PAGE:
By Guest Contributor: Kim Tran
This post is cross-posted from Medium, where it originally appeared.
My mom is livid. We’ve been talking for twenty minutes. Helicopters circle overhead, preparing to needlessly surveil a group of high school students in broad daylight as they march to protest the state sanctioned murder of Black people. I’m tired. Sirens kept me up last night. Around midnight, my partner and I heard at least ten consecutive minutes of police speeding to a location a few blocks away. They’ll say it was to keep the peace; we’ll know it was to brutalize agents of necessary change. Flash bangs have kept our dog on pins and needles for the past couple days. In other words, my mother is not catching me at my best.
I awoke this morning to cleanup efforts across the country. As neighborhoods begin to clear shards of broken glass, doorways and singed dumpsters off of our well-tread streets, my mom is demanding I explain how such destruction is justified. I sigh. I haven’t marched these last few days (a childhood respiratory illness has kept me homebound) but this a conversation I’ve had countless times with countless people since 2016.
In my experience, many non-Black Asian Americans chafe at the thought of “vandalism” or “looting.” People in my family often see it as delinquent and sometimes even violent. This coupled with anti-Blackness often sets the stage for frustration, anger and a call out. While I’ve written a lot both publicly and academically about how to challenge anti-Blackness in non-Black Asian American communities, I haven’t unpacked property destruction in relationship to Black Lives Matter protests. So here are some strategies I’ve used. This list isn’t exhaustive, it’s not even particularly nuanced, but as we all invite our families, friends and communities to join the struggle to ensure that all #BlackLivesMatter, I hope it can give you a couple tools.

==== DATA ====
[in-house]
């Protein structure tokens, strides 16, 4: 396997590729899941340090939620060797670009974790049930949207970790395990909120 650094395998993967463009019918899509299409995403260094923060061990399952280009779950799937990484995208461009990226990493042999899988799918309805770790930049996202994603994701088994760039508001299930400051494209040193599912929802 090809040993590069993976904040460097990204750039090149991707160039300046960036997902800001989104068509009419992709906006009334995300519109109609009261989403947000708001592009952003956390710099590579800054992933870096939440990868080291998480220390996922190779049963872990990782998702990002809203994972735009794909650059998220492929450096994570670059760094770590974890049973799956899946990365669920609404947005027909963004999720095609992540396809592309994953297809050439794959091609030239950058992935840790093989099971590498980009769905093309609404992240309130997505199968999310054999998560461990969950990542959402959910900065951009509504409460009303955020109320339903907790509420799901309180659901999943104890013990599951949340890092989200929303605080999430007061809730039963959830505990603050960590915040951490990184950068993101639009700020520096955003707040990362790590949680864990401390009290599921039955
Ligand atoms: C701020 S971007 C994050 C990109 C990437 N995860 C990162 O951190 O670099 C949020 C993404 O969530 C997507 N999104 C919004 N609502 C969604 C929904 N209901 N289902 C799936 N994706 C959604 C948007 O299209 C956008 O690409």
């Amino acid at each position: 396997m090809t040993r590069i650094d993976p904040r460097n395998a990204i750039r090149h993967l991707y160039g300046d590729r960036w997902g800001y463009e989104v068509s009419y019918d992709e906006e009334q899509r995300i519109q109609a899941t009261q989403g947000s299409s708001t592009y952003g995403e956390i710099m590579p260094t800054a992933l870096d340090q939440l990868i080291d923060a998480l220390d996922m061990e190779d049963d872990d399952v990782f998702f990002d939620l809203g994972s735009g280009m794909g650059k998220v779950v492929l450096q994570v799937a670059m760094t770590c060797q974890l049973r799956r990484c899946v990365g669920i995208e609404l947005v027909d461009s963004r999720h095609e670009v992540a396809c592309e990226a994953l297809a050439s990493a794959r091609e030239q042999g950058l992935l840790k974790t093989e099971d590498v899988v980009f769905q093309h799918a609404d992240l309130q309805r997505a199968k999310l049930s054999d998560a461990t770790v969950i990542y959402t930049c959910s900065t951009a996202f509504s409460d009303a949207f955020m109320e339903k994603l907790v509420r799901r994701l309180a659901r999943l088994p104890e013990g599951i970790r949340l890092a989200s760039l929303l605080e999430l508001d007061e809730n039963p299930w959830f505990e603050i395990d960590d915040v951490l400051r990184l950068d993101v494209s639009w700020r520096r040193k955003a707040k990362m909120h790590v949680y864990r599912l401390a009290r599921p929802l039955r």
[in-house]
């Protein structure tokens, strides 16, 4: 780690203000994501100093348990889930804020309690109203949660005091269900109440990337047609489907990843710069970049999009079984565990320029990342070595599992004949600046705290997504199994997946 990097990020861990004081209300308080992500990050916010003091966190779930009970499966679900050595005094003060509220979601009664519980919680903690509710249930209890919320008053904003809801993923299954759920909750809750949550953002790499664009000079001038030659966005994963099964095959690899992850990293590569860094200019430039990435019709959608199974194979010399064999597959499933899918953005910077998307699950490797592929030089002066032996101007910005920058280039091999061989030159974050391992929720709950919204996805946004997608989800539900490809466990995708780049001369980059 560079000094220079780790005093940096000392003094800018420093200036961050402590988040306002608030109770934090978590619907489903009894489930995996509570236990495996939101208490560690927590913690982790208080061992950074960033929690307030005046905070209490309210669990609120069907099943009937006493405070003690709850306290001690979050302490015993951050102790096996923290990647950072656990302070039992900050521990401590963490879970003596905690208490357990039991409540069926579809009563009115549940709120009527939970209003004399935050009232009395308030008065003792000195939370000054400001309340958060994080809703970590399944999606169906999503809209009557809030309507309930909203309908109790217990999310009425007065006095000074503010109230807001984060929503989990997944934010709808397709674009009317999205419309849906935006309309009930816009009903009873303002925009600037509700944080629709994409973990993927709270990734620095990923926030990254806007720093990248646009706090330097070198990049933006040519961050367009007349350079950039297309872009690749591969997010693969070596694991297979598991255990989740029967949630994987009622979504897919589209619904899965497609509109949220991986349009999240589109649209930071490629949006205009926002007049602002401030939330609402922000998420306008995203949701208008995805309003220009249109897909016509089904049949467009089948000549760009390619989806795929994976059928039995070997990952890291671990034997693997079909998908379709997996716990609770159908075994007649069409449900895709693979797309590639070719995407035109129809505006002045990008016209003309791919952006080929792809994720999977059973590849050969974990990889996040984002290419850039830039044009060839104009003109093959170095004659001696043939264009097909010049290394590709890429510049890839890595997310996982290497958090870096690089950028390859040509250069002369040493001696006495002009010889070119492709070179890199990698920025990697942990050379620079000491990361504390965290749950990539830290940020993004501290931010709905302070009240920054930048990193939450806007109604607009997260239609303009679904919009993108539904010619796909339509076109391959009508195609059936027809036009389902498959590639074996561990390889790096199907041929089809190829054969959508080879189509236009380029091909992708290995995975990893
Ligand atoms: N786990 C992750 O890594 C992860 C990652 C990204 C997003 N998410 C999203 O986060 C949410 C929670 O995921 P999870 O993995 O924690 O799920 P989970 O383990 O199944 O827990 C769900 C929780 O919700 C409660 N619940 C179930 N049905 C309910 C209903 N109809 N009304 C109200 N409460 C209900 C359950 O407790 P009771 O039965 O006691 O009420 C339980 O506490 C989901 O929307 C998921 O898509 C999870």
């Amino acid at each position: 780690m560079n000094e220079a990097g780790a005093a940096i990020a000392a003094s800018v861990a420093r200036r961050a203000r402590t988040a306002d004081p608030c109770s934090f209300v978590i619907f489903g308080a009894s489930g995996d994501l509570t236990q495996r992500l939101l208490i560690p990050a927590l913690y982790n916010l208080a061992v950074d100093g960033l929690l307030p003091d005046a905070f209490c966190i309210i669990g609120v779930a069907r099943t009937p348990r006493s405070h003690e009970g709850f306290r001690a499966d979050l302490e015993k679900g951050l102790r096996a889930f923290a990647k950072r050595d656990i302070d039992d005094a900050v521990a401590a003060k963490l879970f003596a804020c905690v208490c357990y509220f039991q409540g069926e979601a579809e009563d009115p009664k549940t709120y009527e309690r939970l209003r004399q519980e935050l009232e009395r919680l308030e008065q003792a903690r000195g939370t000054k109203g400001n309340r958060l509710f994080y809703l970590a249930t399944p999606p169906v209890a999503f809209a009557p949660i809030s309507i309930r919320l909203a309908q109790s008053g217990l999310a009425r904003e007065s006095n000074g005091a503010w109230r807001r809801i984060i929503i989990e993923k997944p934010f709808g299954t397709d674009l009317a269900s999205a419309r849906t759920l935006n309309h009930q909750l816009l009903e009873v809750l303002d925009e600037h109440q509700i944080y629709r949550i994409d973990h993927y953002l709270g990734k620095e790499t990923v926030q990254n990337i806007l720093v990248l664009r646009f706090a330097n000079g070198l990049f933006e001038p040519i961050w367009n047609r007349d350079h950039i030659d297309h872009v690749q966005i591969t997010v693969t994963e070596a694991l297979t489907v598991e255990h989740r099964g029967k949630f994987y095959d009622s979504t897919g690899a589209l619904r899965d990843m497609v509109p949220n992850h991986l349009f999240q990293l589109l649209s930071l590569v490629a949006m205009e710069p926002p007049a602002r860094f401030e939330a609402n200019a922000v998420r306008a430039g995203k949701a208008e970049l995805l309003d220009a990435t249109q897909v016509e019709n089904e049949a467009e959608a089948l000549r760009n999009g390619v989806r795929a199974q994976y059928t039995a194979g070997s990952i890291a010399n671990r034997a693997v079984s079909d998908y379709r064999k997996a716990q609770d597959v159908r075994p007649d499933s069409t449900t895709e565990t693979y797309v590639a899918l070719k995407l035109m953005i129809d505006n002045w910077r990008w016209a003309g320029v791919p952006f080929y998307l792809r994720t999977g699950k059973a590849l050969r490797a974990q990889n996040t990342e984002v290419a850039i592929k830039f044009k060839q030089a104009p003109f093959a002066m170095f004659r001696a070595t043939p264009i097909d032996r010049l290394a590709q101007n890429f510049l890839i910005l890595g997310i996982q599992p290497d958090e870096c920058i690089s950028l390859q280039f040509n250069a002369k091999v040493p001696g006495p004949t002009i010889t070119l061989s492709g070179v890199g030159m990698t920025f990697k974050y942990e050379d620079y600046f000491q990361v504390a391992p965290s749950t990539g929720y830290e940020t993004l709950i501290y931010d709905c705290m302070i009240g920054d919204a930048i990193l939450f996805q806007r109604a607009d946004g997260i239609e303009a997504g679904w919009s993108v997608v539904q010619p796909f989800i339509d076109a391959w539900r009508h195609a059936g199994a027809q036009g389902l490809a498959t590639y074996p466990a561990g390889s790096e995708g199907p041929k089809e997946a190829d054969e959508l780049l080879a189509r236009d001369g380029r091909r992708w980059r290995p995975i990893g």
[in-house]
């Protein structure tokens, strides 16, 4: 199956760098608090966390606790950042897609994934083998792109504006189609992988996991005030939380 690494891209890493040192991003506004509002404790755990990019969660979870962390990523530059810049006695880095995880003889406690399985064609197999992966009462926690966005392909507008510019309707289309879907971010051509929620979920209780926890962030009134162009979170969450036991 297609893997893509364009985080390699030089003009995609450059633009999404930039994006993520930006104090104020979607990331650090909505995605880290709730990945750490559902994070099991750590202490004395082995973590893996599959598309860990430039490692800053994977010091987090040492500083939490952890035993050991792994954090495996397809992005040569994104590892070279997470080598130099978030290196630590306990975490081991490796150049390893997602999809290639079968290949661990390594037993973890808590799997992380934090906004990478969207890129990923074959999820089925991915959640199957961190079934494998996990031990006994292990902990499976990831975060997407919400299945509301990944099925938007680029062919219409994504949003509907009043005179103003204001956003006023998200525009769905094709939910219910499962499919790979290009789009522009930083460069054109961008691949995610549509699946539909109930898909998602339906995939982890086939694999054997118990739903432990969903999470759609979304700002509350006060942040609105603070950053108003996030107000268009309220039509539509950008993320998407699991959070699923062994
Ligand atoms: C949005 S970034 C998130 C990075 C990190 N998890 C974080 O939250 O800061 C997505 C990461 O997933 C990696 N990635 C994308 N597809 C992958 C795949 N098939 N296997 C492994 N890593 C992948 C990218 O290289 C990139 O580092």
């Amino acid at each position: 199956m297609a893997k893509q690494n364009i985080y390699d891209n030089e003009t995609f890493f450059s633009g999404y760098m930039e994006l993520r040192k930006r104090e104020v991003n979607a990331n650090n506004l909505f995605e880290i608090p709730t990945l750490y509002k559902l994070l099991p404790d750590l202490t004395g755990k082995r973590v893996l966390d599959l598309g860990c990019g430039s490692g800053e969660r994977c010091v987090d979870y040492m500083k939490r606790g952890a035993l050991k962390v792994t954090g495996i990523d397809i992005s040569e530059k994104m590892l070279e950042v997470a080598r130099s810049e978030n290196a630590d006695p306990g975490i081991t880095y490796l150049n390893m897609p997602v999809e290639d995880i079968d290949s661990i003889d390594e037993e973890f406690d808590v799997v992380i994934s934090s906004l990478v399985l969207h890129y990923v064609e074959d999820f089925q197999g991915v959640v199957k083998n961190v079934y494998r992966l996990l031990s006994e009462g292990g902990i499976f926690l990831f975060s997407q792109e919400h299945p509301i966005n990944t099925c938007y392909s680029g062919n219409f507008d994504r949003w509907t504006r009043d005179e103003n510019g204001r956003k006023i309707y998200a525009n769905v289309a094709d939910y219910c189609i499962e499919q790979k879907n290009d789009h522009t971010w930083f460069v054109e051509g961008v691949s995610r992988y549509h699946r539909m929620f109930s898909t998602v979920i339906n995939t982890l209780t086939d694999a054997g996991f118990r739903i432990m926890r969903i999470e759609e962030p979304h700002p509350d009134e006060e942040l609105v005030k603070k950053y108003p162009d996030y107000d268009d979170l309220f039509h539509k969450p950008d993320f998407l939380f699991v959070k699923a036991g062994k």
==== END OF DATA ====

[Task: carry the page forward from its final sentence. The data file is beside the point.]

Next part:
1. Recognize their Fear
The first thing my mom did when she went to New Orleans was visit their Vietnamese neighborhood. For a lot of Asian Americans, our Little Manila’s are places we feel seen and heard. The signs and people speak in languages we understand and the proliferation of flip flops and fish sauce are deep comforts. So when we talk to our unties, aunties, and uncles, we have to recognize that they’re often coming from a space of fear for the only safe spaces that historically existed for them.
For example, a big reason the city of San Francisco has a Chinatown is because of virulent anti-Chinese attacks following the extractive building of the transcontinental railroad and the Gold Rush. Afraid that Chinese immigrants would steal their jobs and lower wages, white workers blamed and attacked Chinese people. These incidents of physical violence that included lynchings and arson took place across the country in Los Angeles, Seattle, Wyoming and Washington.
Apart from a safe haven, ethnic enclaves also provide a much-needed platform for employment and services. Whether it’s a service job for someone newly arrived or an international sim card, these spaces offer our communities important resources that are often unavailable to them because of white supremacy. We have to recognize that our communities are attached to and depend on them. So begin by acknowledging that reality. Don’t deflect when they talk about Koreatown or Little Saigon. Try to meet your community member in the space of fear and scarcity.
2. Trace the Pattern